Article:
Retornos @ Montreal World Film Festival

Like many noir type films before it not everything in Luis Aviles's film is as it seems. Superficially you could say that this is a film about an attempted reunion between a father and a daughter. But that would be really simplifying matters and shortchanging the participants in the film and those thinking of going to see it.

We witness a car accident involving Alvaro (Xavier Estevez) in which a woman is killed. It happens after the car falls into a body of water somewhere in Spain and she drowns. Alvaro survives and no one around him seems very happy about that.

Then it flashes forward ten years to Alvaro living in Geneva, Switzerland and owning a garage. His solitary existence is shattered when he gets a call from his twenty-year-old estranged daughter Mar (Manuela Velles) that his father is dying and wants to see him. Alvaro hops into his car and starts making the long drive to Spain.

When he arrives in his small village he sees a hearse outside the family house. Alvaro is too late; his father has already died. There is plenty of tension between Alvaro and Mar, Alvaro and his ex-wife Eliza (Maria Bouzas) and even Alvaro and his older brother, Xosé (Xosé Manuel Oliveira – The Sea Inside). When he passes by to see his brother, due to a voice recording his father left him saying he is not well, Xosé orders him away and tells Alvaro if he comes back that he will beat him up.

Alvaro retreats to the small seaside house that his father left to him. He attempts to repair his relationship with his daughter, but she does not seem to interested claiming she is busy with school. Having run up against a roadblock at every turn Alvaro decides to go back to Geneva.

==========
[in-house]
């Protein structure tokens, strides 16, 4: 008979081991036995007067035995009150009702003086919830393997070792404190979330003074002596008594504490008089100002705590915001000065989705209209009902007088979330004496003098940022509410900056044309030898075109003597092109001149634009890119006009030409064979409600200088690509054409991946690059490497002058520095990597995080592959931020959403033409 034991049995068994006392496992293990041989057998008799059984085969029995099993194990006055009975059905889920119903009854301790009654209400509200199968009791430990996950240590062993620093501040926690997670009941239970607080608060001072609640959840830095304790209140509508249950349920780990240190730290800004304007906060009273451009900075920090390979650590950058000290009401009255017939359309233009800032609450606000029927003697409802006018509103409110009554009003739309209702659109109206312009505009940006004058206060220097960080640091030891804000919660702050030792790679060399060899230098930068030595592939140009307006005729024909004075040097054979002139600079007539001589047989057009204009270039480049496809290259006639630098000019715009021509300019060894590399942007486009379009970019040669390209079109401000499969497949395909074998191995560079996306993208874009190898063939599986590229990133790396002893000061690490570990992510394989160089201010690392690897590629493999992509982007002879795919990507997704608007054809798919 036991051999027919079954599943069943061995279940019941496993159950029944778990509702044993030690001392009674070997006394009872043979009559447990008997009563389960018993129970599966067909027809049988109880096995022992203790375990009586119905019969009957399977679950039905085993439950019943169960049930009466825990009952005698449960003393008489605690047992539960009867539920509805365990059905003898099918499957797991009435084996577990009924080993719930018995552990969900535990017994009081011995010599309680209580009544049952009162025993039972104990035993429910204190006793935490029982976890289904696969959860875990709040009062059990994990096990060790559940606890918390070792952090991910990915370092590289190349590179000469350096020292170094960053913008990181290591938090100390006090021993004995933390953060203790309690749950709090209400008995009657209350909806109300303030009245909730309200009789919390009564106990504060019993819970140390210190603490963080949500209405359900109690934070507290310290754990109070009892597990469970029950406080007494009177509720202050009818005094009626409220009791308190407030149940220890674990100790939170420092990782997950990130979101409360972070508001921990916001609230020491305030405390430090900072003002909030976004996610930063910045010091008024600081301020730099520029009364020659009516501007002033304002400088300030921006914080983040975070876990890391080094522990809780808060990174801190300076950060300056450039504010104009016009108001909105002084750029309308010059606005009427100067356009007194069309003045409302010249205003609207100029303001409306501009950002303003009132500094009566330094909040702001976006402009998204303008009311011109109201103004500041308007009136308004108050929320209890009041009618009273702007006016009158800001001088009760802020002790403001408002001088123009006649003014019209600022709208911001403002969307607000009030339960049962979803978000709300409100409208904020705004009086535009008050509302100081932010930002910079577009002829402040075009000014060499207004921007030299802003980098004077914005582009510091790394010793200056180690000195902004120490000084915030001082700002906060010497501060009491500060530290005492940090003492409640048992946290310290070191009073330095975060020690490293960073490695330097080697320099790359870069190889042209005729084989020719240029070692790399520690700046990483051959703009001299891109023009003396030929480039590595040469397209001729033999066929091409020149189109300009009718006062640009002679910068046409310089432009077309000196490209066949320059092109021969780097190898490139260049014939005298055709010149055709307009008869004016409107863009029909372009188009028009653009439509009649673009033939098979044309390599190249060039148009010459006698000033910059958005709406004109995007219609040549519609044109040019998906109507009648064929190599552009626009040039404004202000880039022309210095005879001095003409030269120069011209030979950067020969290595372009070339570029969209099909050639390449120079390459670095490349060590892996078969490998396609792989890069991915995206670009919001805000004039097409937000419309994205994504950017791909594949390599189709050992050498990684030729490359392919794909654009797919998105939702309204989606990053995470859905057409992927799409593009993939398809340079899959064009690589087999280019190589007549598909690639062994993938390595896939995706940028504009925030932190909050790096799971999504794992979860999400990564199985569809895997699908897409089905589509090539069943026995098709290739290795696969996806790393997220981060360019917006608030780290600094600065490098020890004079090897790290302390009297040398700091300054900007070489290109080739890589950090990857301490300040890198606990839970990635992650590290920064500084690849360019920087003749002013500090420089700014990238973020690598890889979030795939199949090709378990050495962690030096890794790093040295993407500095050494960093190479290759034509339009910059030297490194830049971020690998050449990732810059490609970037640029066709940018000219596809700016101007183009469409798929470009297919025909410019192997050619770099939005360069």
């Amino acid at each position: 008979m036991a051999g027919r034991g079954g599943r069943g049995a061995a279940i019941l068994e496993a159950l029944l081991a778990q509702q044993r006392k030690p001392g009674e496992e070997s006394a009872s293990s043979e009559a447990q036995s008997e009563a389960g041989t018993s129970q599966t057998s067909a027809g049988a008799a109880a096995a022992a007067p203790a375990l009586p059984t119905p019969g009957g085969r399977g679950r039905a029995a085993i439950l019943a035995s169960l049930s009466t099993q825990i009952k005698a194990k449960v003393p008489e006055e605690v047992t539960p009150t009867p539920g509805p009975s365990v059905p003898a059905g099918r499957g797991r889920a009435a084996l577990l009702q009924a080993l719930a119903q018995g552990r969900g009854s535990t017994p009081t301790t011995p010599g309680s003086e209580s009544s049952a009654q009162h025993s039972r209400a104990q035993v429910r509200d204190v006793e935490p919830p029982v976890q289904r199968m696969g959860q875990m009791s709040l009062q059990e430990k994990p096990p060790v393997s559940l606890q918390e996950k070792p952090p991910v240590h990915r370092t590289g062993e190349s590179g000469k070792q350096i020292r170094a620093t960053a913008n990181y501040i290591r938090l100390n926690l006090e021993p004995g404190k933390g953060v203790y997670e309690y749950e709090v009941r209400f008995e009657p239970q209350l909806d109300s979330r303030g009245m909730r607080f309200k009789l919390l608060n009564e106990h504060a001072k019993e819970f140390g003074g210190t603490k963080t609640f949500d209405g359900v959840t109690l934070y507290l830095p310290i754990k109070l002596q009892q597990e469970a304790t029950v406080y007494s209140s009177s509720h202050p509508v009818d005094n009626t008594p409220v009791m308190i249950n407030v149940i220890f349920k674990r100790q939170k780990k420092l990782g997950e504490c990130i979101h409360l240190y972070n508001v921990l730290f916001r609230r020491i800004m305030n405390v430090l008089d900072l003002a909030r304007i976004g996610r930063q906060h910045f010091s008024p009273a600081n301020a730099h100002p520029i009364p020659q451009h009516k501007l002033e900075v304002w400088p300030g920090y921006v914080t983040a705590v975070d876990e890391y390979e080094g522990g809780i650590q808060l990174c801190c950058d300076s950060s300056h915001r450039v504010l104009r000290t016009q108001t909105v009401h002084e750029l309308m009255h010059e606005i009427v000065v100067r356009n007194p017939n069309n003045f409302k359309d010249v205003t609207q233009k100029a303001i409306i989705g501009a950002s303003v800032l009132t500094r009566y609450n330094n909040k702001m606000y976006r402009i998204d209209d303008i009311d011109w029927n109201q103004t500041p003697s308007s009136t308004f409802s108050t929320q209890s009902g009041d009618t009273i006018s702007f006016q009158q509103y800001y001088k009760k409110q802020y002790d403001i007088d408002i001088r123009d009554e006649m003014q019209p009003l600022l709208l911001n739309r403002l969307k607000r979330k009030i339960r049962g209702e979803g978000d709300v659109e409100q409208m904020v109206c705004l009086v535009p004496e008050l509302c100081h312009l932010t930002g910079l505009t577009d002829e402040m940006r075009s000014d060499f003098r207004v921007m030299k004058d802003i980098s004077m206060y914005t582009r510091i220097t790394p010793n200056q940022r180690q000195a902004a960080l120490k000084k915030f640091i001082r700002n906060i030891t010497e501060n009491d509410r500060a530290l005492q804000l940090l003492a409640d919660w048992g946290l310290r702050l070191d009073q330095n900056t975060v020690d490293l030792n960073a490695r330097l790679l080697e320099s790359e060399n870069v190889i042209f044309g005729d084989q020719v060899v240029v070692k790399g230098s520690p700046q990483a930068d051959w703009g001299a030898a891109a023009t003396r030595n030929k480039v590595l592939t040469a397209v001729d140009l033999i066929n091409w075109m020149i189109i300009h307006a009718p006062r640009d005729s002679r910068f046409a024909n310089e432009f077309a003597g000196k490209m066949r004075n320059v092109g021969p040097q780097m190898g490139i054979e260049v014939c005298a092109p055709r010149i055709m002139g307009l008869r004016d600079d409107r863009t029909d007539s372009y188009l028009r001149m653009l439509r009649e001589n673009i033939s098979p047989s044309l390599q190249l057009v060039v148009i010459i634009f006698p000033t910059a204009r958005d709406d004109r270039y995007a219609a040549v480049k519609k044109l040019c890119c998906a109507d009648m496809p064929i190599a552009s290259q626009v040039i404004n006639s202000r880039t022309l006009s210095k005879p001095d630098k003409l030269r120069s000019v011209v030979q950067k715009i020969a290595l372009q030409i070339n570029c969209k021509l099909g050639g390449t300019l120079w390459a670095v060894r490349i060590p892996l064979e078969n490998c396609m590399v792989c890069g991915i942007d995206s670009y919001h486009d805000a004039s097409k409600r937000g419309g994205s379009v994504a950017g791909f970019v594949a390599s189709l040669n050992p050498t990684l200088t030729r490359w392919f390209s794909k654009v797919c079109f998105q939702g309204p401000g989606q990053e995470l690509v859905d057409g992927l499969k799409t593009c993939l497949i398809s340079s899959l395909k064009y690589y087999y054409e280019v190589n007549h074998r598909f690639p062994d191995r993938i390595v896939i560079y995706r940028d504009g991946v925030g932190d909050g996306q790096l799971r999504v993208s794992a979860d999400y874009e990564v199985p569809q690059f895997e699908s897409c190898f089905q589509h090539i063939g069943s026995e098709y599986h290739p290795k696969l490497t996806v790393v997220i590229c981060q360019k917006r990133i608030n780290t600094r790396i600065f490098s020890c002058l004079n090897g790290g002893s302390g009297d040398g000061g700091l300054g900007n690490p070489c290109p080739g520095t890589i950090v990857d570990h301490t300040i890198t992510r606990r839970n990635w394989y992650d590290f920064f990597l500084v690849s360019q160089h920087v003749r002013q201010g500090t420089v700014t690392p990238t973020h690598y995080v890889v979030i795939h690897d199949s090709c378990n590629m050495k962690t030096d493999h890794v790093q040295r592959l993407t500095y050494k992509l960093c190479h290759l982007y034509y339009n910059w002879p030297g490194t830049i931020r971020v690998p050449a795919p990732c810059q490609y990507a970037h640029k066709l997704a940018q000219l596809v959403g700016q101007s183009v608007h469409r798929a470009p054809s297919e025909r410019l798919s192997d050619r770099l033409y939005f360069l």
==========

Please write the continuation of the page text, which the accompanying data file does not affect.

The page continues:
While leaving the village he runs into, literally with his car, Mar's friend Lidia (Yoima Valdes) who works as a prostitute at his ex-wife's husband Nestor's (Emilio Gutierrez Caba – Dance With Me) club. Lidia is dead. She was dead before Alvaro hit her. He goes to the police, an investigation ensues and Alvaro must stay in town a while longer.

The death of Lidia intrigues Alvaro and gives him a chance to bond with his daughter. The two begin investigating the circumstances surrounding it.

While watching the film at times I felt as if I was on a need to know basis. More and more of the backstory involving Alvaro and the accident gets revealed to the watcher as the film goes on. You'll have plenty of "aha" moments as a result. This type of storytelling really amplifies the mystery and tension of the picture. That coupled with the dark tone of the story makes director Aviles's fall comfortably into the modern version of film noir.

Nothing and no one in the film is what they seem to be as like an onion more and more layers are pulled away to reveal the truth. It is a film that will keep you guessing. Even when you think that the film is over it goes on for another 15 minutes. And these are the best, most tense 15 minutes of the film, so make sure you have your wits about you.

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